Their support comes from the experienced and hardworking Peter Siddle, the vegan workhorse from country Victoria. Whenever he’s written off, be it as too slow, too old, or simply not quite as good as the other options, he comes back into the side and proves his reliable worth. Rightly beating out Joe Mennie (who himself bizarrely beat out Jackson Bird) for the third seam position, even if Siddle struggles for penetration on occasion, he’ll support the main quicks well and give the batsmen very little.

It is hard to know the precise role that spin will play in this series, especially for the South Africans. They’ve brought across two newcomers, Keshav Maharaj and Tabraiz Shamsi, but questions remain over whom is the number one – or whether they’ll play at all. Shamsi’s left arm chinamen flummoxed the Australians in the recently concluded ODI series, but as the examples of Imran Tahir and a multitude of other successful white ball spinners have shown, Test cricket is an entirely different beast. When batsmen can wait on the bad ball to come, it is far more difficult to take wickets: Shamsi went wicketless and at eights against a South Australian 2nd XI in the practice match. Maharaj, on the other hand, took three at a far more sensible economy rate, but as a finger spinner is entering perhaps the most hostile environment he could imagine: even the all-time greats have come to Australia and fallen by the wayside, rendered utterly ineffectual – just take a look at Murali’s figures. It could be a difficult debut series if he gets the nod.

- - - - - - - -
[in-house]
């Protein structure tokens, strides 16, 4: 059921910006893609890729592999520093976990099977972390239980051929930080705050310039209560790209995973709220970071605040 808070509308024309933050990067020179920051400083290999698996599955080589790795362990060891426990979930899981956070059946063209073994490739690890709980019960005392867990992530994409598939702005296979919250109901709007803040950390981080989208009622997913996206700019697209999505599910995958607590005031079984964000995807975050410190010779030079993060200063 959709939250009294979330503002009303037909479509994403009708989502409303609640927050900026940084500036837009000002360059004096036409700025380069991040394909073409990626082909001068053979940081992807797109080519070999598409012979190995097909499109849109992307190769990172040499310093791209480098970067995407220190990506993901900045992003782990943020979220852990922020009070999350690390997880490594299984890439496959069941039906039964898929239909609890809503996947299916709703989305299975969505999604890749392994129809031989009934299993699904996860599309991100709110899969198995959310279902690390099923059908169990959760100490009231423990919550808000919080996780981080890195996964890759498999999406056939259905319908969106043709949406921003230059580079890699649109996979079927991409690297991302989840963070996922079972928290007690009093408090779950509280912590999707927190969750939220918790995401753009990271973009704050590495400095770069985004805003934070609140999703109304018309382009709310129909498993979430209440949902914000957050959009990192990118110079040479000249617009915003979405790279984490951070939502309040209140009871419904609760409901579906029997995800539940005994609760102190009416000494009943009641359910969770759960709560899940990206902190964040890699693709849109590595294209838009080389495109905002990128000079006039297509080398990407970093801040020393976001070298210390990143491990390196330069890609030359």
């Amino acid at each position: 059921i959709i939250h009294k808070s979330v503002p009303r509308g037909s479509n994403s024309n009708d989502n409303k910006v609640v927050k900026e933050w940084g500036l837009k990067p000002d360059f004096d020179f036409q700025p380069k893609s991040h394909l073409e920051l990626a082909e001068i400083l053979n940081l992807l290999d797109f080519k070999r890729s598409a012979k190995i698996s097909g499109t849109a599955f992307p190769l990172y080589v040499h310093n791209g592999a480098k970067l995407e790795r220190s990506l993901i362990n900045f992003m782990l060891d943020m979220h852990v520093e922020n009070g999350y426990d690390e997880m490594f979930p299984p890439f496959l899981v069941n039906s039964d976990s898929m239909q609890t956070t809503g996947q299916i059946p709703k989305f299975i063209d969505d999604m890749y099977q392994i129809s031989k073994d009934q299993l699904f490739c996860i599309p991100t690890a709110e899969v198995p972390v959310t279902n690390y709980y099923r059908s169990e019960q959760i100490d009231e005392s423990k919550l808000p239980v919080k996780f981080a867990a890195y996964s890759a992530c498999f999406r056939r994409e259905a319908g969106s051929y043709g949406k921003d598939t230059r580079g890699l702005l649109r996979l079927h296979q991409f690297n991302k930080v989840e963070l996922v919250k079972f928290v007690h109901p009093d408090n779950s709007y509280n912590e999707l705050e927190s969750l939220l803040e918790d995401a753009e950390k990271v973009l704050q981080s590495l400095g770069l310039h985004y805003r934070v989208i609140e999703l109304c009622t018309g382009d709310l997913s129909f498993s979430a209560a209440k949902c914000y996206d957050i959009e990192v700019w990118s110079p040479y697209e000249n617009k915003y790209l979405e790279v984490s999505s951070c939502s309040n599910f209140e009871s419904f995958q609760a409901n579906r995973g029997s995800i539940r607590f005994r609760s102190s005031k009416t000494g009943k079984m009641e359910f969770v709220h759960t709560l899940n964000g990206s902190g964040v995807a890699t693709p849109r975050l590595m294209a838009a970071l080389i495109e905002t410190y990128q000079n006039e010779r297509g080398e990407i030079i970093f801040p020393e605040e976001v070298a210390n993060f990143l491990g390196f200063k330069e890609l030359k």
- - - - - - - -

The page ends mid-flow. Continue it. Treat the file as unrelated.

Nathan Lyon, on the other hand, has just about mastered the art of bowling offies in Australia. Using overspin, drift and bounce to his advantage, he has become a solid performer in spite of the pitches offered to him. Despite regular, inexplicable calls to drop him – be it for an extra quick, the next flavour of the month limited overs spinner, or Glenn Maxwell – Lyon is a perfectly fine bowler and plays his role well, even if he still struggles to tear through sides on the final day. And hey, coming off 4/10 off 10 in the Matador Cup final has to be a bit of a confidence boost.

 

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There is a story in every series between these two sides, whether it be an individual moment, collective dominance or a willingness to push the pain barrier aside for the good of the team. It is a rivalry that has featured stunning performances from all sides, where the slightest hint of weakness is exploited ruthlessly.

It may not be a top-of-the-table clash, and the teams may have flaws, but when Australia meets South Africa, everything is left on the field. There will doubtless be something from this series to add to the history books, to continue the narrative when these two sides meet again.